Tickets are available at: http://brownpapertickets.com/event/2207792
Please join us on September 10 at 5 p.m. at Dry Dock No. 2, operated by Rhoads Industries at the Philadelphia Navy Yard, to celebrate the completion of a project to repair and inspect Philadelphia’s official Tall Ship, Gazela Primeiro. Don’t miss this rare opportunity to see a 114-year-old wooden ship in a 105-year old dry dock! There will be wine, beer, and light fare.
Tickets can be purchased through Brown Paper Tickets for $35 for Ship Guild members, $50 for non-members, plus service fee. Proceeds benefit the continuing preservation efforts for Gazela.
The primary purpose of the recent dry docking project was to inspect selected framing of Gazela‘s hull below the waterline, which will help determine the extent of future rebuild work. The ship is scheduled to be relaunched later in September. The project is funded entirely by individual donations and a generous matching grant from the W. W. Smith Charitable Trust.
Check out our Facebook page at Barkentine Gazela for photos and video of the project.
On Wednesday, 29 July, Gazela entered Dry Dock No. 2 at Rhoads Industries in the Philadelphia Navy Yard. She crossed the sill at 0805, followed by the barge Poplar, and the water was pumped out beginning at 0955; at about 1230 she touched the blocks.
This is the first time the ship has been hauled out in ten years and the first time the barge has been hauled out in probably twice that time. Once the dry dock was pumped out, the scaffolding was built around Gazela.
During the week of 3 August, workers and volunteers began taking off the copper and inspecting Gazela‘s framing and wood under the copper. After the copper was off, we began removing selected planks, which was accomplished with chainsaws, chisels, pry bars, clamps, big wooden levers, and plenty of teamwork.
The condition of the framing under these planks is better than we had expected, which is quite promising. We also started work on the thru-hull fittings, which will include replacing plastic fittings with copper or other material, and on removing the zincs (sacrificial anodes) that will soon be replaced with new ones.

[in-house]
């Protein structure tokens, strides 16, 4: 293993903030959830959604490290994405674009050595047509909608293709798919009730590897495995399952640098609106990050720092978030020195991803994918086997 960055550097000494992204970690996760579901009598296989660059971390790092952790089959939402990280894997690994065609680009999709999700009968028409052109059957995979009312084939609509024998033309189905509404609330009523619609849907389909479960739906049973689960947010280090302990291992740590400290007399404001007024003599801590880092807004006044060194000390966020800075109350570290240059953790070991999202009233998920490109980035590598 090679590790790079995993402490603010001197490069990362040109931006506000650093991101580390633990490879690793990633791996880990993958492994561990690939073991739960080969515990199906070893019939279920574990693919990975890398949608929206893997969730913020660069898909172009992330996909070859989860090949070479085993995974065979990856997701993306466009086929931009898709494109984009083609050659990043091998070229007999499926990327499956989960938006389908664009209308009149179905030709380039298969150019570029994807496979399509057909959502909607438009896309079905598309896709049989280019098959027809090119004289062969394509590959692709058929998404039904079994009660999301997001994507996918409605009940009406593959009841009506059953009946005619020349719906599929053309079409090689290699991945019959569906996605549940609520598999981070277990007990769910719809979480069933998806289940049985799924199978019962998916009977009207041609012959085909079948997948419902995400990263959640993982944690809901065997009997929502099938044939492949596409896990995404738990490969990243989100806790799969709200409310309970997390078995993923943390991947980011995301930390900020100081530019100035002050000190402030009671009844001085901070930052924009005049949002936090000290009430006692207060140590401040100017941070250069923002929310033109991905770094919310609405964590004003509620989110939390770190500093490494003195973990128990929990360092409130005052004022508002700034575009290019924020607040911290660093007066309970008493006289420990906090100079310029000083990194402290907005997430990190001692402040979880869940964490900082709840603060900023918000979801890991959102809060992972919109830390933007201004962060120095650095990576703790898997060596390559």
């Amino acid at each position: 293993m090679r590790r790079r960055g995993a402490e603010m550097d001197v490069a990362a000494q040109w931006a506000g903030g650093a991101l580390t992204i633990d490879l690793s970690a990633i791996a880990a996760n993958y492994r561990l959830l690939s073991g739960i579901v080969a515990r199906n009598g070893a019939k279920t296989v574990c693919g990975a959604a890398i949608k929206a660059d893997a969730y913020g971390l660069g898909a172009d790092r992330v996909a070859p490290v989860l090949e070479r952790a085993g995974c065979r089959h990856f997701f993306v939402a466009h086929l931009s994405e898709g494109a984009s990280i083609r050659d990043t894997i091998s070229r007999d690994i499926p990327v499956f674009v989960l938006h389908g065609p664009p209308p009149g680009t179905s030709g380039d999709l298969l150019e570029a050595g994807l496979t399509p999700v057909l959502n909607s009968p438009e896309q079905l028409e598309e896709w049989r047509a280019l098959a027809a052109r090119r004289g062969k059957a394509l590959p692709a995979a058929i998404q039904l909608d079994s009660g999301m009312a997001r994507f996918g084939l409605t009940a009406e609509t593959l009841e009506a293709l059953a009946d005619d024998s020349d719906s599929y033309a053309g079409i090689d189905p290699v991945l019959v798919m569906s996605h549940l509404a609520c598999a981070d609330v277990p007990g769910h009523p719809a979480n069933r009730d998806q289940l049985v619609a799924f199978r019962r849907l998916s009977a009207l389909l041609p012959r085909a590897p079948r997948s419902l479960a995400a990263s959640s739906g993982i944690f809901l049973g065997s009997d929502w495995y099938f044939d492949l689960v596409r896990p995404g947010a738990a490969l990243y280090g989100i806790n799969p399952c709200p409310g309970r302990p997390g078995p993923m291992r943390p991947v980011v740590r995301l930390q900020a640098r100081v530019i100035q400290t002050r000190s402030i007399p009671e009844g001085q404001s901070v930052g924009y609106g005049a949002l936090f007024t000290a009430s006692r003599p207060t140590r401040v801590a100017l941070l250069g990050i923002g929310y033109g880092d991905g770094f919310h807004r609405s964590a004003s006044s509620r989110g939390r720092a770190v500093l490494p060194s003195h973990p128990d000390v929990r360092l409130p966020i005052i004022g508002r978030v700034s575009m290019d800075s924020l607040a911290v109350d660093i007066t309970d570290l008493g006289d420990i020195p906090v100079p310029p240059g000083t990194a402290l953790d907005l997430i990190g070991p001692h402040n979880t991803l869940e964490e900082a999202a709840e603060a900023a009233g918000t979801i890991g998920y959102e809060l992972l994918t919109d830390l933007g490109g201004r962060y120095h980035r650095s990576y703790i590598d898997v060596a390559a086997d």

With the planks removed, work started on prepping the ship for new planking (cleaning up seams, reefing seams, cleaning between the hull planking and the ceiling planking, etc.); in addition to this, the shipwrights began the process of roughly shaping the planking stock so that when the patterns are made they will be easier to cut.
During week three, we worked simultaneously on documentation, inspection, minor repairs to plank edges, and plank prep. There was spiling (using the space that the plank will go in to work up a pattern to make a new plank), cutting, steaming, and fastening, and by the end of the week we got the first plank of the project in and got another ready to steam.
With about fourteen more planks to make, we have a planer to get them to the proper thickness, after which the shipwrights will cut them to shape based on the patterns that they have made for each plank.
Getting the shape and size of each plank is critical, as they all have very specific places in the ship where they have to precisely fit. After the planks are put into the ship in the coming weeks, we will be putting copper back on.
Work on the barge Poplar
During the first week, we started with chipping rust and power washing the hull, and we also removed the sole boards on the port and starboard side in order to clean up those spaces and inspect them.
In week two, we continued the rust chipping and moved all of the combustibles off the barge in preparation for hot work. We also began needle-gunning in order to further eliminate rust (and to try to make more holes in the hull, since this is our chance to fix them) and continued removing things that need to be removed/moved.
We continued the prepping of the barge for hot work during week three, and with all of the concrete and rust removed from the bow and stern rakes, we began the removal of bad steel in those areas and cleaning up the hull in preparation for welding and painting.